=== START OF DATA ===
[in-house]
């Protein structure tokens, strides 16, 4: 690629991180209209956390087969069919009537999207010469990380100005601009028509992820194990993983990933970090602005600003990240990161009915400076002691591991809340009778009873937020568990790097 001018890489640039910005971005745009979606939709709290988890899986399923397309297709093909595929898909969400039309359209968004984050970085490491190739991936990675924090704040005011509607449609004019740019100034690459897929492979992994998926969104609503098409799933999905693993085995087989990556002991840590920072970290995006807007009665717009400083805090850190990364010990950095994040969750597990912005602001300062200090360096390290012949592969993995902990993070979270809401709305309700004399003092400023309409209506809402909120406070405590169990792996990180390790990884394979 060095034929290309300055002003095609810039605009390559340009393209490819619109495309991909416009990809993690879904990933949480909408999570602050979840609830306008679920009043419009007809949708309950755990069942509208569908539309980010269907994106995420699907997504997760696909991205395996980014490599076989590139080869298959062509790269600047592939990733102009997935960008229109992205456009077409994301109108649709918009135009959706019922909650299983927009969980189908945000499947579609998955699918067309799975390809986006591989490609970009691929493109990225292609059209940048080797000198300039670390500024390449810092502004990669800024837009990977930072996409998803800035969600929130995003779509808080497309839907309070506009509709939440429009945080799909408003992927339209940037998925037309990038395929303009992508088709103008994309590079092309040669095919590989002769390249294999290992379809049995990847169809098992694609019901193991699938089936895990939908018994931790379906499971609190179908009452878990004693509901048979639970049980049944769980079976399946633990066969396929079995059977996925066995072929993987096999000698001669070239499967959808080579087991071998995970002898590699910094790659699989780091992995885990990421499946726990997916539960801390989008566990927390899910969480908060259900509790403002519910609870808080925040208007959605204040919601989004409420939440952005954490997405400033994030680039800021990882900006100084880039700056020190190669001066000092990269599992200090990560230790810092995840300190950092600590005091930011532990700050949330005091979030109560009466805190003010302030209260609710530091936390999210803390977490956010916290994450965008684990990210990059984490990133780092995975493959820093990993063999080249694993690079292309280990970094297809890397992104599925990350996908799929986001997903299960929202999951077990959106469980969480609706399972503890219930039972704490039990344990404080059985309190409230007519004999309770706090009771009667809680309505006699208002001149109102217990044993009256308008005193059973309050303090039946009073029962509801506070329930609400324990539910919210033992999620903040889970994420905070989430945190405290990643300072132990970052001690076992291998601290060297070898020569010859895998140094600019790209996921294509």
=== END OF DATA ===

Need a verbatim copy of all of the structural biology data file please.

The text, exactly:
[in-house]
């Protein structure tokens, strides 16, 4: 690629991180209209956390087969069919009537999207010469990380100005601009028509992820194990993983990933970090602005600003990240990161009915400076002691591991809340009778009873937020568990790097 001018890489640039910005971005745009979606939709709290988890899986399923397309297709093909595929898909969400039309359209968004984050970085490491190739991936990675924090704040005011509607449609004019740019100034690459897929492979992994998926969104609503098409799933999905693993085995087989990556002991840590920072970290995006807007009665717009400083805090850190990364010990950095994040969750597990912005602001300062200090360096390290012949592969993995902990993070979270809401709305309700004399003092400023309409209506809402909120406070405590169990792996990180390790990884394979 060095034929290309300055002003095609810039605009390559340009393209490819619109495309991909416009990809993690879904990933949480909408999570602050979840609830306008679920009043419009007809949708309950755990069942509208569908539309980010269907994106995420699907997504997760696909991205395996980014490599076989590139080869298959062509790269600047592939990733102009997935960008229109992205456009077409994301109108649709918009135009959706019922909650299983927009969980189908945000499947579609998955699918067309799975390809986006591989490609970009691929493109990225292609059209940048080797000198300039670390500024390449810092502004990669800024837009990977930072996409998803800035969600929130995003779509808080497309839907309070506009509709939440429009945080799909408003992927339209940037998925037309990038395929303009992508088709103008994309590079092309040669095919590989002769390249294999290992379809049995990847169809098992694609019901193991699938089936895990939908018994931790379906499971609190179908009452878990004693509901048979639970049980049944769980079976399946633990066969396929079995059977996925066995072929993987096999000698001669070239499967959808080579087991071998995970002898590699910094790659699989780091992995885990990421499946726990997916539960801390989008566990927390899910969480908060259900509790403002519910609870808080925040208007959605204040919601989004409420939440952005954490997405400033994030680039800021990882900006100084880039700056020190190669001066000092990269599992200090990560230790810092995840300190950092600590005091930011532990700050949330005091979030109560009466805190003010302030209260609710530091936390999210803390977490956010916290994450965008684990990210990059984490990133780092995975493959820093990993063999080249694993690079292309280990970094297809890397992104599925990350996908799929986001997903299960929202999951077990959106469980969480609706399972503890219930039972704490039990344990404080059985309190409230007519004999309770706090009771009667809680309505006699208002001149109102217990044993009256308008005193059973309050303090039946009073029962509801506070329930609400324990539910919210033992999620903040889970994420905070989430945190405290990643300072132990970052001690076992291998601290060297070898020569010859895998140094600019790209996921294509």